I hosted my very first classroom Book Tasting yesterday, and my students were ALL IN! Book Tastings are a wonderful way to get kids engaged in reading and familiarizing them with a wide variety of genres. As an extra bonus, they get to practice Read to Self and find good fit books. At the end of the tasting, they all end up with a list of books that they can't wait to read. No more, “I don't know what to read!” excuses when we head to the library!
File this under lessons that must be repeated multiple times throughout the year!
This was BY FAR my favorite lesson that I've done so far this year!
To prepare for my book tasting, I met with our librarian and we selected 8-10 books at my students' reading levels per genre. We are so lucky to have a HUGE library with a VAST assortment of books! Then, I headed to the Dollar Tree and bought all of their blue and green placemats! I also grabbed a few snacks for the students to have a “taste” of while they took a “taste” of their books.
As I was planning my Book Tasting, the fabulous Joanne from Head Over Heels for Teaching created an amazing Book Tasting Resource! PERFECT TIMING! The Book Tasting Menus that the students recorded on as well as the genre labels came from the pack! My extra placements (Dollar Tree only had 20!) also came from her packet!
Here is how I set up my book tasting:
I set up six different tables. Each table was for a specific genre. I placed a placement, a menu, and a plate at each seat. Then, I put one book on each plate and a few extra books in the middle of the table. I put the genre sign in the middle. Than, I put on an apron, and I played some cafe music. I also put little bowls of snacks on the table, but the kids didn't get to taste those. More on the snacks later!
When the students arrived, I explained that they were now dining at Chef Montero's, and I had prepared a very special dining experience for them. They, the Distinguished Diners at Chef Montero's, would be getting a taste of all kinds of new books! I REALLY played it up, acting like I was a chef/server, and they were guests at a nice restaurant. They even had to use their manners and act like dinner guests!
Menus and Selection
They were all seated at a table and grabbed their menus. I gave them about a minute to look at the book on their plate. If they truly weren't interested in it AT ALL, they could trade out their book for one of the books in the middle of the table. Most kids did not trade.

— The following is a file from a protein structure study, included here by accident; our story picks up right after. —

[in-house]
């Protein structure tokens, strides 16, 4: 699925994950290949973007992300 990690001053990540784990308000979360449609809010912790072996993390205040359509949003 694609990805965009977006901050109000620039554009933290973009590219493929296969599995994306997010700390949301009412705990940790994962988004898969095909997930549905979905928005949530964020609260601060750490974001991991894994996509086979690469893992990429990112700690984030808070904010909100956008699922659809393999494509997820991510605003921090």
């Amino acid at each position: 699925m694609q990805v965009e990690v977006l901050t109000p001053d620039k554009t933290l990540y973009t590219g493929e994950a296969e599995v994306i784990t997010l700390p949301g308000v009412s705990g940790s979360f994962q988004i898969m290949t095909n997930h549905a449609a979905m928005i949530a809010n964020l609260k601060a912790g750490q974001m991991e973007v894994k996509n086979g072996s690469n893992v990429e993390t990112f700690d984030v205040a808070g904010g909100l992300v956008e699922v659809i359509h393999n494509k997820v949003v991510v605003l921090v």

Then, they began writing in their menus the genre, title, and first impressions of the book.
After that, they had about 3-4 minutes to “taste” their book. During this time, they were reading several pages out of their book. While they were doing this, I walked around and served tiny tastes of several of my very special creations. I got a little silly during this part, coming up with gourmet names for all of the little treats I served them. Their favorite treat was the Rainbow Beans (AKA Skittles). They got a tiny taste of something during each course at a different table. We have a strict “Safe Snack” list, so I served Fruit Snacks (2), Oreos (1), Skittles (2), Pretzel Sticks (a few), and Teddy Grahams (2). They thought it was hilarious that they were getting such small portions of their snacks, but I reminded them that this was only a tasting! 🙂 They LOVED how into my character I got.
After Their Book Tasting
Once they had done their tasting of the book, they filled out the rest of their menu, explaining whether or not they wanted to keep reading and why. They also rated each book on a scale of 1-10.
Then, they reset their tables nicely, took their menus with them, and took a seat at another genre table. I had six tables, and we made five rotations. In total, it took us about an hour to do our book tasting.
We had a BLAST doing our book tasting! They loved it so much that they begged to do another one tomorrow! I promised them that we would do another one later on this year once they have had time to read some of the new books on their “Must Read” list.
More Novel Study Ideas
You can also have your students complete any of the activities from my Novel Study Activities Bundle with their new books. These novel study activities are perfect for pre-reading, during reading, and after reading. Use them with almost any novel to help your students to think critically about what they're reading! It's packed with a variety of formats– choice boards, journals, and task cards to engage all learners!
If your students are like mine and also want more, then they'll probably love these other novel study ideas too. This post has several of my favorites all in one spot!